Silverlight 4 Beta – Overview of the new features

Yesterday, during the keynote at the Professional Developers Conference the new Silverlight 4 beta was announced. To tell you the truth I’m really impressed with the number of new features that the team has been able to deliver in beta form just a good 3 months after the release of Silverlight 3 last July. Here’s an overview of the features that for me pop out the most in this new beta.

How to get it.

Please note this is beta release and should be installed only in development environment. There is no go-live license available with this beta release.

To try out the beta you will need Visual Studio 2010 Beta or Visual Web Developer Express 2010 Beta 2. All the links to the tools can be found here:

Overview of new features


Webcam and microphone support

Silverlight 4 supports webcam and microphone input. This was a very highly requested feature in the past and has now been included in this version.

Check out the very cool PDC keynote demo where you can use your webcam in a Silverlight application to read a book ISBN barcode and automatically retrieve the related Amazon book information. This is also a great example of how fantastic the .NET support in Silverlight is. For this sample they simply used an open source .NET barcode reader library from Codeplex.

Offline DRM support through PlayReady, this applies to out-of-browser Silverlight applications.

IIS Smooth Streaming support for the iPhoneSmooth streaming iphone

Yes, this is maybe something you weren’t expecting coming from Microsoft. IIS Media Services 4.0 will support streaming to the iPhone. Note this is not Silverlight support on the iPhone, it’s streaming a format that is supported by the iPhone and generating a video tag that Safari browser on the iPhone supports.
Point your iPhone to to try it out. More information at

Out of browser

The out of browser functionality is now extending further into the system. While Silverlight still runs in it’s security sandbox, trust can be elevated to run as a trusted application. A trusted application can now read and write files to the typical My Documents, My Pictures etc directories (or equivalent on Mac platform).

A Silverlight out of browser application will never run in admin mode, however a user can be asked for extra permissions. This always happens in a standard dialog interface which cannot be manipulated or changed in look and feel by the developer (fortunately so). Some other enhancements:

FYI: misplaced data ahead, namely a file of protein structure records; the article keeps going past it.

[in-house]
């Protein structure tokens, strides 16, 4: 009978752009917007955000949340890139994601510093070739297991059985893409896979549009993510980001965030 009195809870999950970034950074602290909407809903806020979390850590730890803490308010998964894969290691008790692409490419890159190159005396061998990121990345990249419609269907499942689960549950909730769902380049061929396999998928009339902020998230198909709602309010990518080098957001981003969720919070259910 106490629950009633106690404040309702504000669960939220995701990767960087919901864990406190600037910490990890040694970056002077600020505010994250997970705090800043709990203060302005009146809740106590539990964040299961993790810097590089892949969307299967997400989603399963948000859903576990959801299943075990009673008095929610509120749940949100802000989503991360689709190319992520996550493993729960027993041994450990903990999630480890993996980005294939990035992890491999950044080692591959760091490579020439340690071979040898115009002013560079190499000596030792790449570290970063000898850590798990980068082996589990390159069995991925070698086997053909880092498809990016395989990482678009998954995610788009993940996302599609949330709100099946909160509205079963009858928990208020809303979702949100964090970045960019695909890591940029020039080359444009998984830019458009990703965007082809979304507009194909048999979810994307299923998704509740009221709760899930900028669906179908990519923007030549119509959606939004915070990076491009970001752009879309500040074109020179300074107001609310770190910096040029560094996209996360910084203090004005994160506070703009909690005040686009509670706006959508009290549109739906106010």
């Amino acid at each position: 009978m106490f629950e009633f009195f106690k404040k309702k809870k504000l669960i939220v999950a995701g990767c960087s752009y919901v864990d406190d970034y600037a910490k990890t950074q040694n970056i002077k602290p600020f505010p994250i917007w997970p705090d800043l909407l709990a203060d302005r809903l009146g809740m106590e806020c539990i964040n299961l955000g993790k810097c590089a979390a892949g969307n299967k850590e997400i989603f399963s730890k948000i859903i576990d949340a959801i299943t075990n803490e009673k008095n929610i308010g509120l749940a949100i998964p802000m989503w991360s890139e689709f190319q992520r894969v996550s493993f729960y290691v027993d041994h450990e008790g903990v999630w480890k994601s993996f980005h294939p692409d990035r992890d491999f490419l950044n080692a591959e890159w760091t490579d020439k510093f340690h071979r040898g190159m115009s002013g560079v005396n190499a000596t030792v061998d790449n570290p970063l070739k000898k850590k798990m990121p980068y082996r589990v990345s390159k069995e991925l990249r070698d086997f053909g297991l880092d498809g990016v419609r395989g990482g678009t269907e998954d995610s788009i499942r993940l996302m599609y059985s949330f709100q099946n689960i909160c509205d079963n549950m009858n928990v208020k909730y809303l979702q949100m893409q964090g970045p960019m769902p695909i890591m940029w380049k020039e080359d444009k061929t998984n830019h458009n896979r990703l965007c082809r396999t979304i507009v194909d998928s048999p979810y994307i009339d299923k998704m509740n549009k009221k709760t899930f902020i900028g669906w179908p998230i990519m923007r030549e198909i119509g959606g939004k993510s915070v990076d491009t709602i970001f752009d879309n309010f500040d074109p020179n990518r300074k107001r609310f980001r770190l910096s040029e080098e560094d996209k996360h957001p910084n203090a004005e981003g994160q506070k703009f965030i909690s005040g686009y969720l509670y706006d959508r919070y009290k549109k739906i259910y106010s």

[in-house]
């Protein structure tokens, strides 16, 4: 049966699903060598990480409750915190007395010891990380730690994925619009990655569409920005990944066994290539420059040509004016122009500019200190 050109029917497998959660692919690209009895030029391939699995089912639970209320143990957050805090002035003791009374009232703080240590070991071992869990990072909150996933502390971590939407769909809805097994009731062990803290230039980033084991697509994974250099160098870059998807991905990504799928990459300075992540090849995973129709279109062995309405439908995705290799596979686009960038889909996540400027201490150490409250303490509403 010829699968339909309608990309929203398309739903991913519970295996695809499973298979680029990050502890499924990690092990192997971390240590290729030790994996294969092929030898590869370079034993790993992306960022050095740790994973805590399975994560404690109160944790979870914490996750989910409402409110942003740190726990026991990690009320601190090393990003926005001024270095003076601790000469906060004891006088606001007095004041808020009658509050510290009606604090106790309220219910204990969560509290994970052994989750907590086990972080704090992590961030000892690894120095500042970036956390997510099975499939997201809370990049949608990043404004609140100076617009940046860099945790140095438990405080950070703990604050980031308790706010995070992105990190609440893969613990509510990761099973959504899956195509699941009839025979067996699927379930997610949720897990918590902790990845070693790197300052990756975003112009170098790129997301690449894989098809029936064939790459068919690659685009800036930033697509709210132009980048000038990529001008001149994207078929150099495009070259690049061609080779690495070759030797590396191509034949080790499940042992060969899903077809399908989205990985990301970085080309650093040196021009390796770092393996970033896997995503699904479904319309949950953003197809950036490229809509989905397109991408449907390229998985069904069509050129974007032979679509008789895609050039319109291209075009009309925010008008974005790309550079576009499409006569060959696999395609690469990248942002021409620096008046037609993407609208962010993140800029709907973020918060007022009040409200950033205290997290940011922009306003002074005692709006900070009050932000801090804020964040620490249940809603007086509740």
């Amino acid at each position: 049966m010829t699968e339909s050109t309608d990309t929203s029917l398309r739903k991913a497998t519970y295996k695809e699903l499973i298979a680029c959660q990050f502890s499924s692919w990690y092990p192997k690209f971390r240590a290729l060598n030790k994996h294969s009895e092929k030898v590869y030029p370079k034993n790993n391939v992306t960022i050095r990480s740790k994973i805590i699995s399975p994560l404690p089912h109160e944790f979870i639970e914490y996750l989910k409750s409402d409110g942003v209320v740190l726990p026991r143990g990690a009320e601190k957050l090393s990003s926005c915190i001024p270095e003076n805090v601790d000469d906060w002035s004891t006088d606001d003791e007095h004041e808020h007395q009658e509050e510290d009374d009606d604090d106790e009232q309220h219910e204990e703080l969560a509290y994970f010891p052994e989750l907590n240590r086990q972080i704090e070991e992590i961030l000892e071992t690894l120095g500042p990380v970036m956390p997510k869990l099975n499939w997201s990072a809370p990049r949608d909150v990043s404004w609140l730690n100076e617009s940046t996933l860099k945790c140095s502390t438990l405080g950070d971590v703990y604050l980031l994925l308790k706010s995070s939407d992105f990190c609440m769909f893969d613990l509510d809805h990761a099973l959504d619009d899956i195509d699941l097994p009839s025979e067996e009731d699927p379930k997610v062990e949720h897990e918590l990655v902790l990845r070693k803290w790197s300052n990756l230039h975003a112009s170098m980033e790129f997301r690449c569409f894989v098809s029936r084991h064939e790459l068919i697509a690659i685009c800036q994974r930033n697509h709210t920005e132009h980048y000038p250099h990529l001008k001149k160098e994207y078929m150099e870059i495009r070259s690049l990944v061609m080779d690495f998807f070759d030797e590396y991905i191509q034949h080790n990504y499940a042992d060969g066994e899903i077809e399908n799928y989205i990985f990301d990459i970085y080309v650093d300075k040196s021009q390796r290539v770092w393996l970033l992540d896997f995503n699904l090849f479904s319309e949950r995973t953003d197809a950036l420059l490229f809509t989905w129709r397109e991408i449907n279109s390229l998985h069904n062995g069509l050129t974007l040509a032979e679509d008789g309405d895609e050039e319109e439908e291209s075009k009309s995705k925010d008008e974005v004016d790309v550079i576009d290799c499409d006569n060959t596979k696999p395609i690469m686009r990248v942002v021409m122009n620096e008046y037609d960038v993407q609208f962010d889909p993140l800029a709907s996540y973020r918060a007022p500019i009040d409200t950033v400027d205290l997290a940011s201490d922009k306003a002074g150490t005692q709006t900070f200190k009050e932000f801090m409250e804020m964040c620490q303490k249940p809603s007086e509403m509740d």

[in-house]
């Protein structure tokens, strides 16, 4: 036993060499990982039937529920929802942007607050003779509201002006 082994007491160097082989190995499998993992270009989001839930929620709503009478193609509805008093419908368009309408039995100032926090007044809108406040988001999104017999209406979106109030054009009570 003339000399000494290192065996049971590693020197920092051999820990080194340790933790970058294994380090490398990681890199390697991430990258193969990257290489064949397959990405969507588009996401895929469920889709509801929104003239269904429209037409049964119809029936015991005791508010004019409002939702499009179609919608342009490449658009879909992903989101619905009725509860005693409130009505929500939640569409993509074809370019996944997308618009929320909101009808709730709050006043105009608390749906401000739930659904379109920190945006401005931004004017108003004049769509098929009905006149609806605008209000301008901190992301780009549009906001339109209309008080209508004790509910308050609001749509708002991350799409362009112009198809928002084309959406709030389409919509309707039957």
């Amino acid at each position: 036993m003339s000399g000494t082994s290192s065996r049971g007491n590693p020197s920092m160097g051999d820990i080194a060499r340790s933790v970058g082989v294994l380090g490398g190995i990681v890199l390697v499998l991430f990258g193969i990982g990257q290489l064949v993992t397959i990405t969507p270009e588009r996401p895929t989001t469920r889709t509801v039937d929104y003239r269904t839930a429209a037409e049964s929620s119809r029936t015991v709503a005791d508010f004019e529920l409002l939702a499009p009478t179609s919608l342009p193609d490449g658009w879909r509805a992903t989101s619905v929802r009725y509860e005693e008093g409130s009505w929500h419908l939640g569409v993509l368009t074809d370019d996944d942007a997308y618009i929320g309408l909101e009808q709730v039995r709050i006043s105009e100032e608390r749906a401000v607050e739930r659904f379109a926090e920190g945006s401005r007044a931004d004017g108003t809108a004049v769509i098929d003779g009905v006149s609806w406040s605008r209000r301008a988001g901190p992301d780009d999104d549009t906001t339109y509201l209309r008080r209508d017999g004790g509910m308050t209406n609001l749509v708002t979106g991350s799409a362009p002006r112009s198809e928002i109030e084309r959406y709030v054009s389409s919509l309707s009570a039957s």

• Notifications API
  • COM automation support such as accessing devices
  • Interact with desktop applications (send mail, launch Excel, etc)
  • HTML support within the oob application.
  • Control over the window chrome and positioning
  • WebBrowser control and HTMLBrush so that you can use the contents of a web page as a brush.

Business applications

  • Printing support through the new PrintDocument class
  • Commanding support
  • Bi-di and righ-to-left text
  • Enhanced data binding features (IDataErrorInfo, binding to non FrameworkElement elements)
  • Managed Extensibility Framework (MEF) support
  • Mousewheel support for a set of default controls like lists
  • Clipboard access
  • Right-click mouse event support so that you can create your own context menus

WPF convergence

WPF uses the same UI language as Silverlight, i.e. XAML. However, there are some important differences which make sharing XAML code directly between Silverlight and WPF projects impossible. The convergence of these two technologies is however very important and therefore you can see some evolution in Silverlight adopting implicit styles, WPF 4 adopting the Visual State Manager and animation easing.

Silverlight 4 is now also using the same Common Language Runtime (CLR), which means the same assemblies will work on WPF and Silverlight (binary assembly compatibility). We’re talking about pure library assemblies, not XAML.

WC RIA Services
.NET RIA Services has now been renamed to WCF RIA Services.
Walkthrough and source code of the keynote demo can be found here:

Feature requests for Silverlight 4

You can also let your feature requests be heard at During the PDC keynote, Scott Guthrie mentioned that about 70% of the Silverlight 4 feature requests are being implemented.

Learning and tutorials

Lots of stuff to dive into, have fun!